In Defense of English majors

This New York Times article, “Decline and Fall of the English Major,” is right up my alley.

Parents have always worried when their children become English majors. What is an English major good for? In a way, the best answer has always been, wait and see — an answer that satisfies no one. And yet it is a real answer, one that reflects the versatility of thought and language that comes from studying literature. Former English majors turn up almost anywhere, in almost any career, and they nearly always bring with them a rich sense of the possibilities of language, literary and otherwise.

You should go read it.

ImageI want so much to agree, and think fondly of my undergraduate years exploring the liberal arts, and truth, beauty, and goodness.

But the anxious parents’ common question reminds me also of the discouraging questions so many of my kids asked me these past two years: “Why we gotta read this? When am I ever going to use this, Ms. Shea?”

And then they would look at me and expect me to give them a satisfactory answer in 2 minutes or less.

Usually, I would say something like, “That is a good question, but the answer is a long one. I’ll give you a couple of thoughts about it now, but feel free to come discuss it with me later at lunchtime.”

Only 2 students ever did come later at lunchtime.

And it’s a very difficult question to answer not only because a lot of people aren’t really listening, but also because, although I understand the parents who worry about their English major daughters and the high school students who complain about being bombarded with a lot of useless information, I simply don’t agree with their premises.

Part of me wants to grant those premises and say: Yes! Being an English [or insert other liberal arts here] major is useful! You need to know how to write and think critically no matter what you do! Think about job interviews! Think about college! Look at me!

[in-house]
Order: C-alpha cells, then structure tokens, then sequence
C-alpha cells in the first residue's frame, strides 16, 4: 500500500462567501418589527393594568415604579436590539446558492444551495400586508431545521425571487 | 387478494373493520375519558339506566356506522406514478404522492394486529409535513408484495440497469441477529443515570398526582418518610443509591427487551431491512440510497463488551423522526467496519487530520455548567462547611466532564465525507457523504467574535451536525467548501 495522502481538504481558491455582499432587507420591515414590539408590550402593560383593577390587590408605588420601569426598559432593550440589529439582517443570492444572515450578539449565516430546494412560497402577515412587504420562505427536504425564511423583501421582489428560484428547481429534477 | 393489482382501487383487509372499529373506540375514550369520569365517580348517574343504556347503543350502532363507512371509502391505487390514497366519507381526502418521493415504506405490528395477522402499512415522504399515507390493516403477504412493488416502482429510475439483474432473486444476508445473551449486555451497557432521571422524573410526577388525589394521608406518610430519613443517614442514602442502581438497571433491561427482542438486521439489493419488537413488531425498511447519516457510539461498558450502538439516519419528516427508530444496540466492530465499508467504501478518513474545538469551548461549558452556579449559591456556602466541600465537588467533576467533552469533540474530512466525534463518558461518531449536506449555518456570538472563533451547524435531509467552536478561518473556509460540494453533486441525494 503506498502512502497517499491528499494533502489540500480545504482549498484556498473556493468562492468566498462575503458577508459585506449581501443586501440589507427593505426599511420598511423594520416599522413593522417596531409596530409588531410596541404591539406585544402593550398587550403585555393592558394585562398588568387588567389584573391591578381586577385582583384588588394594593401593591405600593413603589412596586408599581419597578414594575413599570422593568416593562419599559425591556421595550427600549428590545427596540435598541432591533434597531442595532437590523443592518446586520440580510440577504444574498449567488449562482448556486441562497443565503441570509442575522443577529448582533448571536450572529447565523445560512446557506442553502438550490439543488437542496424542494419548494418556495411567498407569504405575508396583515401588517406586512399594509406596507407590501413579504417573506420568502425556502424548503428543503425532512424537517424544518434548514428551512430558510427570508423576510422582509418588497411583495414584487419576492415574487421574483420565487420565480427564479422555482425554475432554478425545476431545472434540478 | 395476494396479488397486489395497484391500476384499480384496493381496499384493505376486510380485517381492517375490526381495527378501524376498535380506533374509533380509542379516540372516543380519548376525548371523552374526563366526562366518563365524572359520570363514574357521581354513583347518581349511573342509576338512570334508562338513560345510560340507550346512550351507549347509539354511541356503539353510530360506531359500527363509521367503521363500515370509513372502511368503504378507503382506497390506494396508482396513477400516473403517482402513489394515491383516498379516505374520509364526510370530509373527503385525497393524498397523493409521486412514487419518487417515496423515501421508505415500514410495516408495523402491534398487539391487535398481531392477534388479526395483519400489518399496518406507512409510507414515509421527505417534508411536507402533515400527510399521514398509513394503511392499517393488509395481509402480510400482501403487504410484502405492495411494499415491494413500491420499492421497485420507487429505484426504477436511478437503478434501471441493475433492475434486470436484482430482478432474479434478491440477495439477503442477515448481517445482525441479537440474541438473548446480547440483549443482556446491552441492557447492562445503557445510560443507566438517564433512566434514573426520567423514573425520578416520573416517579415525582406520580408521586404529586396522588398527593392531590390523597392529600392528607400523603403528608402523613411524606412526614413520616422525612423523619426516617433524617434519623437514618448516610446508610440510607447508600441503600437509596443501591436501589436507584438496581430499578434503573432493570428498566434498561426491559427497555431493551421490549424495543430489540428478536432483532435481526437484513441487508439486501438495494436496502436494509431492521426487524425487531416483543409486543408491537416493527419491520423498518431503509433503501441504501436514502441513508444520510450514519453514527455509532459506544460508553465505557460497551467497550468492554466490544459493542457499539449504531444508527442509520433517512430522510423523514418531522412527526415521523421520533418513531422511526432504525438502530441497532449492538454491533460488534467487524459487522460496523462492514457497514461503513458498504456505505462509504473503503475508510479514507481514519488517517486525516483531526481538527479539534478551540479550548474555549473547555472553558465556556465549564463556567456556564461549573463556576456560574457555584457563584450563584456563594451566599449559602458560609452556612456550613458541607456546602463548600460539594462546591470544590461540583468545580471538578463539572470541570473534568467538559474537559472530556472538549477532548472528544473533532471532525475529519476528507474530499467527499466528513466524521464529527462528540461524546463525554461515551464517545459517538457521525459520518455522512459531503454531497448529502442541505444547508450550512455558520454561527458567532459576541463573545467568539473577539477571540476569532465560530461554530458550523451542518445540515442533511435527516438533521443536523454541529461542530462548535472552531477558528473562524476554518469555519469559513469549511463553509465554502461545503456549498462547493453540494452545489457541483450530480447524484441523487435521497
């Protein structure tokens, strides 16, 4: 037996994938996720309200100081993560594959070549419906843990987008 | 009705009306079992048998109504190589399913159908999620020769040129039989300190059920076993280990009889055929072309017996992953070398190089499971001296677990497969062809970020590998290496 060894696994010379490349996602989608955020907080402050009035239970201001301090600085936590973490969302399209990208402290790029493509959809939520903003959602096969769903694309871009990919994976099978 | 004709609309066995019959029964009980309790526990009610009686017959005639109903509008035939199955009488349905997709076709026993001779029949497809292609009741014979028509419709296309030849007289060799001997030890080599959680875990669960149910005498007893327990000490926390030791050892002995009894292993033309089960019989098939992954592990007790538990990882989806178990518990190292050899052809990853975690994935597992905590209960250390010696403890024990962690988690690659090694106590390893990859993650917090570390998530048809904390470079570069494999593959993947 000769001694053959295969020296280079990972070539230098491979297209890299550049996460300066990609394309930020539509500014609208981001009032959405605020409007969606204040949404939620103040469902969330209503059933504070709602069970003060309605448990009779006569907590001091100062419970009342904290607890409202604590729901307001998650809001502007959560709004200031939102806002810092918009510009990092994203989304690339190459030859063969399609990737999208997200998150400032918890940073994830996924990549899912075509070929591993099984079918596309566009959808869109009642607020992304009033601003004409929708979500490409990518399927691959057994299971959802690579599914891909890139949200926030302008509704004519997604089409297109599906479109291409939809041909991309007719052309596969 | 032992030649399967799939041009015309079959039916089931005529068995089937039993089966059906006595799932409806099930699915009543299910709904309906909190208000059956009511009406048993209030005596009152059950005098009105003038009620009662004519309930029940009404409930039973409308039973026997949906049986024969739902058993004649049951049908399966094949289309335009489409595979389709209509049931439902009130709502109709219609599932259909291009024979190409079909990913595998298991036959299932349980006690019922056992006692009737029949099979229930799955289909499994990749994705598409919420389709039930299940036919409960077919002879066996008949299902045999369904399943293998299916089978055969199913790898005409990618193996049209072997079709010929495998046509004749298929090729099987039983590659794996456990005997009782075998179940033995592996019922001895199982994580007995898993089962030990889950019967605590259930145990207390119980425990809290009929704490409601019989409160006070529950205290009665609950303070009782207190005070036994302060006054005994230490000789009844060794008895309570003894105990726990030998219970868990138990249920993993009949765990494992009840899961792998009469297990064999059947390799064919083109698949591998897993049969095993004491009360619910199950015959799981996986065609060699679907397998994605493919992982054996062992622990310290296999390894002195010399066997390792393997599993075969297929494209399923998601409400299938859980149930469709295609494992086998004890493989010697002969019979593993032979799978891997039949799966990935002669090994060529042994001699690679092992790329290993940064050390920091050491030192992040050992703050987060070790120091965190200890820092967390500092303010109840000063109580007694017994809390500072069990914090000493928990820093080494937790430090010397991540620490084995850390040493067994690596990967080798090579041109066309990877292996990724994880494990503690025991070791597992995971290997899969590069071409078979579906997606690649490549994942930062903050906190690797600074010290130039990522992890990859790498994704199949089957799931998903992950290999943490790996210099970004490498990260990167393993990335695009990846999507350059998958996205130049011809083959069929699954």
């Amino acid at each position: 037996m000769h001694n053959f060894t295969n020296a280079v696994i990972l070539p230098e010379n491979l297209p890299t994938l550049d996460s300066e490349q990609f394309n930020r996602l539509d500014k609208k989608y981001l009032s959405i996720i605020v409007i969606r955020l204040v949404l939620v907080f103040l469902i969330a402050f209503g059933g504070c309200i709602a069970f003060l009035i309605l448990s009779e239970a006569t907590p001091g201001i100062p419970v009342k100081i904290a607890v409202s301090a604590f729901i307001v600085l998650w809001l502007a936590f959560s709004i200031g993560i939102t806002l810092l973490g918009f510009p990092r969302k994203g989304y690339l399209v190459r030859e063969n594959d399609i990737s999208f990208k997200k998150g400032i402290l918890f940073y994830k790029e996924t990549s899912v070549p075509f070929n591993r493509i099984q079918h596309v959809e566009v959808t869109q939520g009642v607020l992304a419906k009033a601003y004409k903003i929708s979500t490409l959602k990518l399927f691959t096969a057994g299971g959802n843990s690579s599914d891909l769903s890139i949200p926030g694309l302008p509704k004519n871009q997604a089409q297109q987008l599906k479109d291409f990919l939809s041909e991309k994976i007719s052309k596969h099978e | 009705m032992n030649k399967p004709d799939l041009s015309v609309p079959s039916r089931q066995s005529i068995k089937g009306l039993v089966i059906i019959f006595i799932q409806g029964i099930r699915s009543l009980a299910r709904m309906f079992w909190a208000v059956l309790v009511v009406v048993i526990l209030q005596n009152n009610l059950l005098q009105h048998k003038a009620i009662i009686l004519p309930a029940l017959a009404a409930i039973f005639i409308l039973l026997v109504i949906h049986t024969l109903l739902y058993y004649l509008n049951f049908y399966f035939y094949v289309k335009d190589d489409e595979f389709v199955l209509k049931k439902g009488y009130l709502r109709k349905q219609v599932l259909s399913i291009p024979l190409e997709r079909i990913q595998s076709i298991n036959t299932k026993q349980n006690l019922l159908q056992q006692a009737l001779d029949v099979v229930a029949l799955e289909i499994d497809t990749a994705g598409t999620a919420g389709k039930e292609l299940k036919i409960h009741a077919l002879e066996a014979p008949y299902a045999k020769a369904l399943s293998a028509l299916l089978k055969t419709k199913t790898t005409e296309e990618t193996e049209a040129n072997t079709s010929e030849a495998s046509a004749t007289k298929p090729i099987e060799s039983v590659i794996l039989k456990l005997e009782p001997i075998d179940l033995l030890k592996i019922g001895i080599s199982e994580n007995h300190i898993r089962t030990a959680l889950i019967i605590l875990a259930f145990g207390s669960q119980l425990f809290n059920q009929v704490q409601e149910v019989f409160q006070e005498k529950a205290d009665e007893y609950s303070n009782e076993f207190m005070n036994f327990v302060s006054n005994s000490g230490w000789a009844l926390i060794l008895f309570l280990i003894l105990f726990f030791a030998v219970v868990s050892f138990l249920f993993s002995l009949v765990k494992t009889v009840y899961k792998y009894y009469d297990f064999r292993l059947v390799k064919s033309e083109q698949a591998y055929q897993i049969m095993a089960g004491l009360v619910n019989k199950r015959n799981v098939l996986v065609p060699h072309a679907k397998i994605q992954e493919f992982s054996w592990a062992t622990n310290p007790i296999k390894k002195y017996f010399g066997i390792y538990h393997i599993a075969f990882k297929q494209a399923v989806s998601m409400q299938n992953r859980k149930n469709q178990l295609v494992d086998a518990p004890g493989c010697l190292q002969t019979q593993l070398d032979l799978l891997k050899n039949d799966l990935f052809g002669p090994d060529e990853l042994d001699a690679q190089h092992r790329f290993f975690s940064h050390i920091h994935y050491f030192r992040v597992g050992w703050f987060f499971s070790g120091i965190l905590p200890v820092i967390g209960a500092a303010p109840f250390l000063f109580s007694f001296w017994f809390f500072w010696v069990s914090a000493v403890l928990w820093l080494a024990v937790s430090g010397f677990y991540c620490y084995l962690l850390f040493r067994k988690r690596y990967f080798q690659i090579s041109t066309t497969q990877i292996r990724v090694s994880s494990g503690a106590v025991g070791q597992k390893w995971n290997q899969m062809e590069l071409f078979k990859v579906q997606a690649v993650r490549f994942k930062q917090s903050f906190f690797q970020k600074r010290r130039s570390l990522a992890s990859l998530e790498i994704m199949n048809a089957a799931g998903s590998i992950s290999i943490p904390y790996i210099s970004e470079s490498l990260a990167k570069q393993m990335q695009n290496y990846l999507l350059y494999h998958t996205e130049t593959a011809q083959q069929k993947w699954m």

… Well, okay, don’t look at me, I don’t make any money. 

The other part of me resists. It does not want to give in. It wants to say: You know what? You’re right. Being an English [or other liberal arts] major is useless. Completely useless. It won’t help you do better in your football game tonight.  It won’t help you in the 10 jobs you are probably considering for your future right now, nor will it help you in hundreds of other decent jobs. And no, it won’t help you make a lot of money. But that’s not the point. I’m not asking you to learn how to write an essay or read this book because it’s useful. I’m asking you to do it because it is good that you do it. 


What I really said (once, to one of my juniors) was this: “Okay. Let’s take a minute and think about this. Lots of us like to work out, go running, lift, right? Why?”

“Uh, ’cause coach make us.”

“Okay, yeah, but why does he make you?”

“So we’ll be healthier and stronger. Better.”